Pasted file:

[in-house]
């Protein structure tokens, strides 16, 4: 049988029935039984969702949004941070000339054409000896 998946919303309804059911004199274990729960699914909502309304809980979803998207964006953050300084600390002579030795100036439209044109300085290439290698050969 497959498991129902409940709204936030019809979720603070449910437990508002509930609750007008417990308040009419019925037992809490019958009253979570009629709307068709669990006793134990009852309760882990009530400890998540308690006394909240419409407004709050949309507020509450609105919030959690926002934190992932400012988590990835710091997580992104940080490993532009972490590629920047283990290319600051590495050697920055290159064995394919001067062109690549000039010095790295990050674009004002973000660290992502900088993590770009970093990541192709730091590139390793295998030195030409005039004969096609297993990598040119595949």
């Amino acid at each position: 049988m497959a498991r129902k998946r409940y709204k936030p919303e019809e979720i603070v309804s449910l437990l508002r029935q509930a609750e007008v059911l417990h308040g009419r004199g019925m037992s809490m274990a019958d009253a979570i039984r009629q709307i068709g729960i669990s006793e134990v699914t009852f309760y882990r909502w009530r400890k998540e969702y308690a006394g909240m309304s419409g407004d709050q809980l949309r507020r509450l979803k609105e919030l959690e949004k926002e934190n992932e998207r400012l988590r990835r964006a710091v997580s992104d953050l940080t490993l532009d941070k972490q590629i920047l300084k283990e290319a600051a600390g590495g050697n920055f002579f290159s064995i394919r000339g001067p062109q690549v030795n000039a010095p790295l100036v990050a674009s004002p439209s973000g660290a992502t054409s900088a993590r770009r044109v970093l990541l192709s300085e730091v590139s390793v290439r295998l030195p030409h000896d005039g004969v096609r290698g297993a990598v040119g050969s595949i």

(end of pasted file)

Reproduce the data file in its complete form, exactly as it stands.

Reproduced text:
[in-house]
């Protein structure tokens, strides 16, 4: 049988029935039984969702949004941070000339054409000896 998946919303309804059911004199274990729960699914909502309304809980979803998207964006953050300084600390002579030795100036439209044109300085290439290698050969 497959498991129902409940709204936030019809979720603070449910437990508002509930609750007008417990308040009419019925037992809490019958009253979570009629709307068709669990006793134990009852309760882990009530400890998540308690006394909240419409407004709050949309507020509450609105919030959690926002934190992932400012988590990835710091997580992104940080490993532009972490590629920047283990290319600051590495050697920055290159064995394919001067062109690549000039010095790295990050674009004002973000660290992502900088993590770009970093990541192709730091590139390793295998030195030409005039004969096609297993990598040119595949």
């Amino acid at each position: 049988m497959a498991r129902k998946r409940y709204k936030p919303e019809e979720i603070v309804s449910l437990l508002r029935q509930a609750e007008v059911l417990h308040g009419r004199g019925m037992s809490m274990a019958d009253a979570i039984r009629q709307i068709g729960i669990s006793e134990v699914t009852f309760y882990r909502w009530r400890k998540e969702y308690a006394g909240m309304s419409g407004d709050q809980l949309r507020r509450l979803k609105e919030l959690e949004k926002e934190n992932e998207r400012l988590r990835r964006a710091v997580s992104d953050l940080t490993l532009d941070k972490q590629i920047l300084k283990e290319a600051a600390g590495g050697n920055f002579f290159s064995i394919r000339g001067p062109q690549v030795n000039a010095p790295l100036v990050a674009s004002p439209s973000g660290a992502t054409s900088a993590r770009r044109v970093l990541l192709s300085e730091v590139s390793v290439r295998l030195p030409h000896d005039g004969v096609r290698g297993a990598v040119g050969s595949i």